PDA

View Full Version : How to create fresh Assured Tenancy



jonal
10-03-2009, 15:30 PM
I am a new landlord.

I told the tenants that I would issue an AST for 6 months in the first instance, with an opportunity for 1 year or more thereafter should the initial let be satisactory.

In this contract I inserted that it could continue beyond the 6 months date on a monthly basis until terminated by either party giving no less than 2 months notice.

However, three months have passed and I am now happy and would feel more secure to provide a one year to 20 month AST.

How do I go about this?

Do I obtain the initial contract and shred it whilst simultaneously issuing the new contract for a year or 18 months?

Or do both parties simply sign the new contract?

Is there any problem with providing an additional 12 -20 month AST contract?

Would it give the tenants unchallenged rights to become permanent?

I would appreciate advice.

Thanks

yaf201
10-03-2009, 15:37 PM
Before doing anything check your mortgage and insurance policy. Many (most?) mortgage companies insist on a maximum AST length of 12 months. Some insurance policies have similar clauses.

If you don't have a mortgage or your mortgage company / insurance company doesn't impose such restrictions then you can issue an AST up to 3 years without any extra work (apart from working out how you're going to handle rent increases during that time).

Over 3 years and you get into the realms of needing a solicitor. I think ASTs over 3 years are treated as deeds; but Jeffrey is better to comment on that than me. I can remember there's a reason why I wouldn't consider ASTS longer than 3 years, but I forget exactly what it is.

Poppy
10-03-2009, 15:42 PM
Don’t be in a rush to tie yourself to your tenants for twenty months. Why would you want to do that - especially as you describe yourself as a new landlord? Have you read any of these fora? What if your circumstances change? Or your tenants become unsuitable for some reason?

Suggest that you decide at the end of the current tenancy.

I personally have not ever issued an AST agreement for more than one year. No matter how much I like the tenants.

Your tenants do not gain any kind of "permanency" with an assured shorthold tenancy agreement.

Keep it simple.

jta
10-03-2009, 15:43 PM
Where a tenancy goes into a periodic tenancy, i.e. month to month, the tenant is only bound to give one month's notice, to the end of a 'rental month', you have to give them two months notice. That's the law, you cannot change it by writing it into any document.

You would be best to wait until the first six months are finished, then offer the tenants a new contract, that gives them some security of tenure and you a fixed period of letting.

Provided everything is done properly the tenants will not gain any extra rights.

You have protected the deposit in a scheme I hope, if not, do it now, it's very important.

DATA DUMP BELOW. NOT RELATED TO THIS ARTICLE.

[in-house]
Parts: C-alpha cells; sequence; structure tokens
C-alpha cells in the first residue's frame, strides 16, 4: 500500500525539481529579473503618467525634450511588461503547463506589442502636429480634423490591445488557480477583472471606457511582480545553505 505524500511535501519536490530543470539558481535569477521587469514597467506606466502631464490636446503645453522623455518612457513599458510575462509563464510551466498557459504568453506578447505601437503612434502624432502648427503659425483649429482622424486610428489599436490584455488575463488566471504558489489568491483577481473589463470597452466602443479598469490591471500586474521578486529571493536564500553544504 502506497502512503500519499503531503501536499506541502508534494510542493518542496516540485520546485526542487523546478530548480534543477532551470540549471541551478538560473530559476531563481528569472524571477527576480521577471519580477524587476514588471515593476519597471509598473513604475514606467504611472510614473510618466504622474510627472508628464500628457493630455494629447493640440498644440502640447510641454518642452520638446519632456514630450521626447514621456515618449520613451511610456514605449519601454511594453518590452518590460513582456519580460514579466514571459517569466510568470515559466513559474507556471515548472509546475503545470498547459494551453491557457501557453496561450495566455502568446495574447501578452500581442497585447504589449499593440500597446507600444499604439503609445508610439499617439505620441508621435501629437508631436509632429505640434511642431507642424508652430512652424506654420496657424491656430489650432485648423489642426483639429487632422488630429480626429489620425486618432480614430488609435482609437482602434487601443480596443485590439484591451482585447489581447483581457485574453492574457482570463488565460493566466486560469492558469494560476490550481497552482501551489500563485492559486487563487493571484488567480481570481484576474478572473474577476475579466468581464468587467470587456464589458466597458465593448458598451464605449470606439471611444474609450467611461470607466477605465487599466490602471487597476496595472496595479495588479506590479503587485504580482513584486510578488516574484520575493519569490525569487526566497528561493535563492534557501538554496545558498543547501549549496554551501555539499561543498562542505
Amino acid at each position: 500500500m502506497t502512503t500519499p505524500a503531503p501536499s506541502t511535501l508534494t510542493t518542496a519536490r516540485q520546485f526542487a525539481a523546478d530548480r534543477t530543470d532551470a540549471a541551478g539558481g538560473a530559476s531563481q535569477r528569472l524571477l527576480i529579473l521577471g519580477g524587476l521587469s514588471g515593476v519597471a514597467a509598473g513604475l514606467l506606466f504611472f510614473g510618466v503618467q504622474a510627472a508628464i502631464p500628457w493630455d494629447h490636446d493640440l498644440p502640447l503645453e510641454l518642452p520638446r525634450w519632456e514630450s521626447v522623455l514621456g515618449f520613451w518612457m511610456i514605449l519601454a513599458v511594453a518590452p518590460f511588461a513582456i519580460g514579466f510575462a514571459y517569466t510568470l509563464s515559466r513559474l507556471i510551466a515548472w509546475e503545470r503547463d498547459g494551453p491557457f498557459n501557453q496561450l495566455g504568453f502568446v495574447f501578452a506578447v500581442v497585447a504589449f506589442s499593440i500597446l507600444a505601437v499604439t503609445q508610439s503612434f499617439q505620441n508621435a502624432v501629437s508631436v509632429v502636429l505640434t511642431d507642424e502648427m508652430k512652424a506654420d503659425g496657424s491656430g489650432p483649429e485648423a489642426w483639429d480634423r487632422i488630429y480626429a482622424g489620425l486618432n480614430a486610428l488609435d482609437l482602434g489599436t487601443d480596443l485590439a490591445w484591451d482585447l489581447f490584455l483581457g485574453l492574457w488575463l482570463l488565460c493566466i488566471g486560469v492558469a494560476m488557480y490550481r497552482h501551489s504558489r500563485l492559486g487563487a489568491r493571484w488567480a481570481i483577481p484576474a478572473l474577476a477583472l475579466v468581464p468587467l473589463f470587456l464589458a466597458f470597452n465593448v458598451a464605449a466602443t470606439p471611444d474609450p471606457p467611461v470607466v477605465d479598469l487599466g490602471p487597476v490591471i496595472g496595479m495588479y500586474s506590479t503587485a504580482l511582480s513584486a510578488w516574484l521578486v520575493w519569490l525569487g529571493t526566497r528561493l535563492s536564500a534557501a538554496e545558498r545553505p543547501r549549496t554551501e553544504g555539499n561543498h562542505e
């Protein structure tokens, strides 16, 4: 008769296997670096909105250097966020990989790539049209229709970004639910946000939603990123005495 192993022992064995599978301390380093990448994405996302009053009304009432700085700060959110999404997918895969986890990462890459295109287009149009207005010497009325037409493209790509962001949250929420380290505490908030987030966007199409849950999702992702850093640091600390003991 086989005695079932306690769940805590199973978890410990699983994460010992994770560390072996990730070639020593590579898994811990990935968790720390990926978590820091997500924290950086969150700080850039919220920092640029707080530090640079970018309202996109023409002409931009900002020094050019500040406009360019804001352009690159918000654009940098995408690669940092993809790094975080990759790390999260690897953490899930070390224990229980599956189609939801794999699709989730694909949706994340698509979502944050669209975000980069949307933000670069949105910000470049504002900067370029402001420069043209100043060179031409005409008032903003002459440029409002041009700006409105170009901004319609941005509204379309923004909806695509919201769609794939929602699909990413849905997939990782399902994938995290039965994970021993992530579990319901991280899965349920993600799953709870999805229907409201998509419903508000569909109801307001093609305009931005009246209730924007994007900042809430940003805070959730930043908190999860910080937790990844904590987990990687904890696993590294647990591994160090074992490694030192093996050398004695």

yaf201
10-03-2009, 15:48 PM
I'd also recommend looking at joining a landlords association and becoming accredited (if that's an option where you are).

I've learned a helluva lot since joining the NLA (www.landlords.org.uk) and becoming accredited (www.landlordiaidcymru.org.uk)

jonal
10-03-2009, 15:49 PM
Thanks for the really speedy response.........much appreciated.

Basically, I drew up a 6 months lease with monthly extension possible therafter.

However, after only 3 months I am happy with the tenants and would like and be pleased for them to commit to a binding lease on an AST basis for anything from 12 to 20 months.

This would provide security for both parties. I would not have to seek new tenants and would have a guaranteed income for a longer period. They would have more security of tenure.

I assume that the above contract would have to be replaced as it permits either party to resile after 6 months.....but how to do this?

jonal
10-03-2009, 15:56 PM
My reply crossed with three other quick responses. Thanks again.

I have been caught out by the speed of reply!

I am keen on at least a years lease for the financial security, and being less problematic in finding good replacement tenants after the 6 months.

In addition I may be absent from the UK for a period around the renewal in June. So if I could tie it all up now, it is done and dusted.

How to replace the existing contract?

Poppy
10-03-2009, 16:00 PM
You can draw up and sign a new contract (today if you want) even if the existing tenancy agreement has not yet come to an end. The new contract will replace the previous tenancy agreement from the new commencement date.

jta
10-03-2009, 16:05 PM
So long as the tenants are in agreement with you, there is nothing to stop you accepting their surrender of the old AST, and starting a new one the next day. Get it all documented though, and don't grant more than a year at a time.

Poppy
10-03-2009, 16:06 PM
Just be aware that even previously good tenants breach their contracts, cause damage, stop paying rent, abandon properties or any combination thereof.

Out of interest, how long is this "absent from the UK" period?

jonal
10-03-2009, 16:37 PM
Many thanks to all contributors.

I was really surprised at the speed of the responses!

I can now act with confidence.

Poppy, I will be away for about 6-8 weeks. Re your other comments. Life has taught me how people can turn and bite you. Despite this I still get caught out from time to time. Not hard enough I suppose, despite the school of hard knocks. I still endeavour to accept everyone as genuine.

Poppy
10-03-2009, 16:43 PM
Just wondered if it may warrant employing an agent. But I don’t think so.